OBJECTIVES: to describe the grief of mothers and fathers and its influence on their relationships after the loss of a stillborn baby. DESIGN: a postal questionnaire at three months, one year and two years after stillbirth. SETTING: a study of mothers and fathers of babies stillborn during a one-year period in the Stockholm region of Sweden. PARTICIPANTS: 55 parents, 33 mothers and 22 fathers. FINDINGS: mothers and fathers stated that they became closer after the loss, and that the feeling deepened over the course of the following year. The parents said that they began grieving immediately as a gradual process, both as individuals, and together as a couple. During this grieving process their expectations, expressions and personal and joint needs might have threatened their relationship as a couple, in that they individually felt alone at this time of withdrawal. While some mothers and fathers had similar grieving styles, the intensity and expression of grief varied, and the effects were profound and unique for each individual. KEY CONCLUSIONS: experiences following a loss are complex, with each partner attempting to come to terms with the loss and the resultant effect on the relationship with their partner. IMPLICATIONS FOR PRACTICE: anticipating and being able to acknowledge the different aspects of grief will enable professionals to implement more effective intervention in helping couples grieve both individually and together.

8. Essakow, K. L., & Miller, M. M. (2013). Piecing Together the Shattered Heirloom: Parents’ Experiences of Relationship Resilience After the Violent Death of a Child. The American Journal of Family Therapy, 41(4), 299-310. doi:10.1080/01926187.2012.701590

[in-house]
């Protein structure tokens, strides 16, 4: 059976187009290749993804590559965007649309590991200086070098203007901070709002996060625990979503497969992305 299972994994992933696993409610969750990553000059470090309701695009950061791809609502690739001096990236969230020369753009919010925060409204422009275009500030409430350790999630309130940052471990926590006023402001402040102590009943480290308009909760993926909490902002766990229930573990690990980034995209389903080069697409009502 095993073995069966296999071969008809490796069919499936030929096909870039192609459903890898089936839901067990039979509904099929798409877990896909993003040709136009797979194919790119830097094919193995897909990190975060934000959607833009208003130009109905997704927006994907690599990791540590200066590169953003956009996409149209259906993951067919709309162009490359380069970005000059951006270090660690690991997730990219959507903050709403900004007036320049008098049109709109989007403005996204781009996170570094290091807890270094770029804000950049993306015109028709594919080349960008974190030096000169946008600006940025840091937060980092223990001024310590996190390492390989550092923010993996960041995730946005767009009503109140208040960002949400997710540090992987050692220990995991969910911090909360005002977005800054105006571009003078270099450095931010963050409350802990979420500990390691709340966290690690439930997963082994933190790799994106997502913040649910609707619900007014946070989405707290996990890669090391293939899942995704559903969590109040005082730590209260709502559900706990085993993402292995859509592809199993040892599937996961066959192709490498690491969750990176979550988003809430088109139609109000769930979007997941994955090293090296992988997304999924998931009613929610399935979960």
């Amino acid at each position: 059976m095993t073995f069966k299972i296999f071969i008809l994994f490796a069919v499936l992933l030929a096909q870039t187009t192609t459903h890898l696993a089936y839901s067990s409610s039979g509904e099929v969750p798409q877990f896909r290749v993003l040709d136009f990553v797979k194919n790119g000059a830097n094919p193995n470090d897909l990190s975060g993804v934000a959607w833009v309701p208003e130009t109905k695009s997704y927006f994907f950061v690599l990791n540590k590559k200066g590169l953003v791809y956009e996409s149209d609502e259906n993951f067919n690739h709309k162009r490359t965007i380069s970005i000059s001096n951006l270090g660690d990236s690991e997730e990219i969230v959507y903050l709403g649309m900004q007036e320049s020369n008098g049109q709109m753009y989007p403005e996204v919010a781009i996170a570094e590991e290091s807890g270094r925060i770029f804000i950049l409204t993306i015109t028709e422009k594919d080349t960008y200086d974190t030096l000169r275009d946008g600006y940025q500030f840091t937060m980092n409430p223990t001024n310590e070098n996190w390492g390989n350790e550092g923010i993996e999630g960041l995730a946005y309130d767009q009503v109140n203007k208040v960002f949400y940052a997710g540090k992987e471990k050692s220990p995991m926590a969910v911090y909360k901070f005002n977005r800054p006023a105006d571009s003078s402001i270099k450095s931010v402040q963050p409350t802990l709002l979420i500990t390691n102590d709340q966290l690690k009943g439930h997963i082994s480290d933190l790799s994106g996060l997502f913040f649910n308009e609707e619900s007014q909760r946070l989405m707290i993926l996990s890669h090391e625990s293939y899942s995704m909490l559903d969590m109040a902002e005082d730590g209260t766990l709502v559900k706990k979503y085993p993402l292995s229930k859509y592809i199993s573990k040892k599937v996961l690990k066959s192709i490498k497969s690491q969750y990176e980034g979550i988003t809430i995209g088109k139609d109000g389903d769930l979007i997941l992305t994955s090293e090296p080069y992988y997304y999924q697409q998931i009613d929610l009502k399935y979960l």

The purpose of this phenomenological study is to understand eight heterosexual individual parents’ lived experiences of relationship resiliency in the midst of sudden violent death bereavement for a child. Relationship resiliency is defined as the experience of the relationship with one’s spouse as a protective factor and secure base from which to grieve and heal from trauma. Moustakas’ (1994) transcendental phenomenological approach was employed. The essence of relationship resilience was the bereaved parent’s experience of the marriage as: (1) safe, secure, and protected; (2) mutually understanding; and (3) able to reintegrate and reorganize their relationship.

9. Lyngstad, T. H. (2013). Bereavement and Divorce: Does the Death of a Child Affect Parents’ Marital Stability? Family Science, 4(1), 79-86. Doi: 10.1080/19424620.2013.821762

What effect does the death of a child have on parents’ rate of divorce? This study answers this and related research questions on parental bereavement and divorce. In addition to estimating an excess risk of divorce for bereaved parents, I test whether there are differences in the bereavement effect on divorce risk by family size, time since bereavement, and whether the couple has had another child. Detailed longitudinal data on first marriages taken from administrative registers covering the entire population of Norway and discrete-time hazard models are used to estimate effects of a child’s death on divorce risk. Results show that bereaved parents have higher divorce rates than other parents. This difference is observed across several family sizes and strengthens somewhat over time. Post-bereavement fertility does not affect the increase in divorce risk.